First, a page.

All together better

STEVE GEDGE The only similarity with this and Norwich's previous two visits to Stamford Bridge was the scoreline.

STEVE GEDGE

The only similarity with this and Norwich's previous two visits to Stamford Bridge was the scoreline.

With no early defensive howlers this time and a bit more of an aggressive approach, City went to Chelsea and gave it a real go. And, as a paying punter, that's all you really want. Even when the second goal went in, Norwich kept going and going and going.

Frankly, the last two goals were undeserved, and 2-0 would have been a far more reflective scoreline.


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But beforehand you'd have been happy to settle for a four-goal margin if you knew that the Canaries were going to frustrate Chelsea so much that after half-an-hour Jose Mourinho was going to totally lose it when a throw-in decision (wrongly) went against the home side.

After City's previous two trips to Chelsea the only 'if only' to ponder was 'if only we hadn't conceded after 11 and ten minutes respectively'.

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There were far more 'if onlys' this time around.

If only City's players could be that motivated and focused every single week - we certainly wouldn't still be talking about the threat of relegation, that's for sure.

Take Dickson Etuhu as an example. On Saturday he was absolutely superb. Never mind the post-hitting shot, in the first 20 minutes he imposed himself superbly on the opposition with 'just to let you know I'm here challenges' on Paulo Ferreira and Didier Drogba. This is the most frustrating thing about City's No 20 - he's plainly got some sort of ability, but we've only really seen flashes of it other than in the first month of the season and on Saturday. People get on your back Dickson because you seldom look like a £450,000 purchase. Play like this more often and they'd be a whole lot more encouraging, believe me.

If only Robert Earnshaw had been around. Okay, a familiar enough refrain in these parts over the last five weeks, but if you add an in-form striker to the spirit and commitment shown on Saturday we could have got a draw.

This is no direct criticism of Luke Chadwick (who will probably have nightmares about his chance for the rest of his life) or Chris Brown, but you could imagine Earnshaw comfortably putting away both that follow-up with the goal opening up and the free header in the second half.

If only the goalkeeping injury had come at the other end of the field.

Losing David Marshall did not prove to be as disruptive as I feared, especially since Chelsea weren't able to put Paul Gallacher under an immediate burst of pressure as he adjusted to the pace of the game.

But you do wonder how things would have panned out had Chelsea been forced to bring on Henrique Hilario for Peter Cech. You certainly can't imagine anyone else stopping Croft's second-half effort. 'World class' are easily bandied about words, but definitely apt in this case. And at only 2-1 up, having used all their substitutes, what would Chelsea's response have been?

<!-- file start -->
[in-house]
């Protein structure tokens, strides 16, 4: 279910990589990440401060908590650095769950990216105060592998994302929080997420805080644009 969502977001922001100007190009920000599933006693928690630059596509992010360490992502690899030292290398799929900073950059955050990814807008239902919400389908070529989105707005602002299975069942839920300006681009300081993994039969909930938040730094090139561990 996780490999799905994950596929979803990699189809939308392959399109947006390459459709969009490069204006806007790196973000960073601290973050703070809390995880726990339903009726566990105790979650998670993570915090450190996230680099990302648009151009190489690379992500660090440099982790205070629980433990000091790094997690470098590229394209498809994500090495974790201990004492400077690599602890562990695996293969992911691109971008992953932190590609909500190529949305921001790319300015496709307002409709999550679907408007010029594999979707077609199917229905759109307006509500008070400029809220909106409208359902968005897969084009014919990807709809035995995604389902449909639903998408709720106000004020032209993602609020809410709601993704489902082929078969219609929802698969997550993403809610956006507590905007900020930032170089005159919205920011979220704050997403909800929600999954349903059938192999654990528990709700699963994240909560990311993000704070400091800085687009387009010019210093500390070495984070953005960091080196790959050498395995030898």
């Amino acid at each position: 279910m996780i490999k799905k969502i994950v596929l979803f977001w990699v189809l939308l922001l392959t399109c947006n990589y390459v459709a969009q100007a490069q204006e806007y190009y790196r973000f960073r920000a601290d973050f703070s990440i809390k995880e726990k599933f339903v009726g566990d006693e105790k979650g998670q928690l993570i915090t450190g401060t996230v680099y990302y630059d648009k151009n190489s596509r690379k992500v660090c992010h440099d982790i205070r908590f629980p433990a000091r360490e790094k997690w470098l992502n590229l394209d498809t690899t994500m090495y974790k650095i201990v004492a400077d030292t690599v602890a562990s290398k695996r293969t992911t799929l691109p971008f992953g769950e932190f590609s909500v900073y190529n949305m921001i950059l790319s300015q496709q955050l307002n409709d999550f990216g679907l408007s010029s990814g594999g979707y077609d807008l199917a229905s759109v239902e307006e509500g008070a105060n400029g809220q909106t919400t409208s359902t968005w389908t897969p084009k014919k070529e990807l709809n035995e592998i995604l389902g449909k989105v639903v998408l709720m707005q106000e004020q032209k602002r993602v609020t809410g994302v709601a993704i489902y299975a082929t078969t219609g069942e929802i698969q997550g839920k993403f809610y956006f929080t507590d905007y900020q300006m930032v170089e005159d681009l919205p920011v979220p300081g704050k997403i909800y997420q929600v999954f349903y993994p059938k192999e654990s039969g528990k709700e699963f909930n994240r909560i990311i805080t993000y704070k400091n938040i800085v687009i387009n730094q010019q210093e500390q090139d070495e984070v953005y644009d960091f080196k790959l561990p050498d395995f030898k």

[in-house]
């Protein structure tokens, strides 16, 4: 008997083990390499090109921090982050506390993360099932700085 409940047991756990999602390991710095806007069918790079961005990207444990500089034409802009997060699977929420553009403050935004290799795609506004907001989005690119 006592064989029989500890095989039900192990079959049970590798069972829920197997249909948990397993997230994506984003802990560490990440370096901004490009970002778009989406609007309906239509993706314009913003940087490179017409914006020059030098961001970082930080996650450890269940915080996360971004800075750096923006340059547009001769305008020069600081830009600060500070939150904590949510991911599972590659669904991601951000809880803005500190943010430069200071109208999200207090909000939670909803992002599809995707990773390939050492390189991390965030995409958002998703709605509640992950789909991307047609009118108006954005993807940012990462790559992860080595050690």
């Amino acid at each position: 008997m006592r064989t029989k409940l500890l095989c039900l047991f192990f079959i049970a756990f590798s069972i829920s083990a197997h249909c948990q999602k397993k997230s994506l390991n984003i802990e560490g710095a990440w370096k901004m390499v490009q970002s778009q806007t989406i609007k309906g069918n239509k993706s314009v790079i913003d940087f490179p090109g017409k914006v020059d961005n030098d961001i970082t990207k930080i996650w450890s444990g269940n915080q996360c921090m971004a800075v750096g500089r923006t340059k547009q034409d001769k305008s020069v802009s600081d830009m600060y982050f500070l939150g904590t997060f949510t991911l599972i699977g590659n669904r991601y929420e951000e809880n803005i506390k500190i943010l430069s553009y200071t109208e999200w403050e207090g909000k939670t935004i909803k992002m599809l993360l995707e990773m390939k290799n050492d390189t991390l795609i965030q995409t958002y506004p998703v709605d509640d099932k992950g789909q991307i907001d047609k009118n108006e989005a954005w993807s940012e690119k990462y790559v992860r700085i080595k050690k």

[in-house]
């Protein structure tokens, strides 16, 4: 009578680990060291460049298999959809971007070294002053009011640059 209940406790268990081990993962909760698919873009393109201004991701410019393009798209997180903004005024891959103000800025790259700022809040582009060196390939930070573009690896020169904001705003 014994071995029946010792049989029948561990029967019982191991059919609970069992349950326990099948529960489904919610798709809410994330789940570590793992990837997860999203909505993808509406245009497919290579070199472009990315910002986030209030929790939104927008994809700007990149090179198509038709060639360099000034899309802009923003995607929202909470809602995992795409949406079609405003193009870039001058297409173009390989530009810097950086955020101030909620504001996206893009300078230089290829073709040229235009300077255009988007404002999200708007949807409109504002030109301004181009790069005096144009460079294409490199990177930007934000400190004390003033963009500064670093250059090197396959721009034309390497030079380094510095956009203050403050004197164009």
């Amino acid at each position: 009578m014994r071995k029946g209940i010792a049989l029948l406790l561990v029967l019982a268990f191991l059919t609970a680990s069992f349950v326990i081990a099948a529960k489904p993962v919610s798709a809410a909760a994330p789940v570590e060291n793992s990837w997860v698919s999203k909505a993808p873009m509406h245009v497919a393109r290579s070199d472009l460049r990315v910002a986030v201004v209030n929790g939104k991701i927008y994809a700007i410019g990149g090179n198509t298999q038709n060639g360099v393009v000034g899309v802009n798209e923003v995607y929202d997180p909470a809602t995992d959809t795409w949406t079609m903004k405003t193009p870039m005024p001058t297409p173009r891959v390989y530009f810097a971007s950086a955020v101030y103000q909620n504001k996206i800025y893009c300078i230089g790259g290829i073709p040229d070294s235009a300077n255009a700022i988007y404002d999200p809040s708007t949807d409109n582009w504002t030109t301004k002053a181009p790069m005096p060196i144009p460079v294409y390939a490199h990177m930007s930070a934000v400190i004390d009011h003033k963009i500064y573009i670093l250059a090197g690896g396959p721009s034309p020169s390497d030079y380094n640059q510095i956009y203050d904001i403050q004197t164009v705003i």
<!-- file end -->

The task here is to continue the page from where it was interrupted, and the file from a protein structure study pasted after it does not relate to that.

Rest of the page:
If only the pitch had been better. Frankly, I felt Chelsea assistant manager Steve Clarke's pre-match remarks about the poor surface being a leveller were a bit insulting. City can actually play on a proper pitch, you know.

You look back to the ties at Tamworth and Blackpool and have to say that slightly below-par displays were, in part, down to the poor conditions.

Saturday's quite appalling pitch did no one any favours, and it would be interesting to know if Marshall privately considers it a factor in his injury.

If only Shaun Wright-Phillips' shot hadn't taken a deflection. Enough said.

For me, the big difference from previous trips to Stamford Bridge was that City were not only able to have more fans due to FA regulations, but also that they were housed in a better part of the ground. Support loses its impact when you're stretched across the length of the pitch in a vey low tier of seats.

On Saturday, though, with the whole of the Shed End full of City fans, it was very different. Frankly I'm amazed that they sold as many tickets as quickly as they did, given what happened the last time as large a number of Canary supporters visited West London, but this occasion was a whole lot more enjoyable.

And at least this time Chelsea managed to fill their ground for an FA Cup tie, although you have to say that the presence of 17,000 extra home fans didn't result in a proportional increase in atmosphere.

But the level of City's support on Saturday was absolutely brilliant, so much so in fact that one of the club's joint majority shareholders appeared to forsake what was presumably a reserved directors' box place to sit at the front of the Shed End upper tier. I suspect that it was a much more atmospheric position, since Saturday came as a stark reminder of what Premiership football entails. I know it's the place we all want to be in, but you quickly forget what soul-less, corporate, money-making arenas the big clubs play in now.

But all this is behind us now - except for one small matter.

Peter Grant said there was no point his team going to Chelsea and sitting back because they didn't have the players to defend.

Well, they probably don't either for a visit to Preston - where they haven't scored in their last two league visits - or for the visit of an Iain Dowie-inspired Coventry complete with Andy Marshall and Leon McKenzie (and it will be VERY interesting to see what sort of reception he gets.)

How about rather than approaching both games cautiously City go out and give it a real go again - just as they did on Saturday. You never know, it might just pay off.

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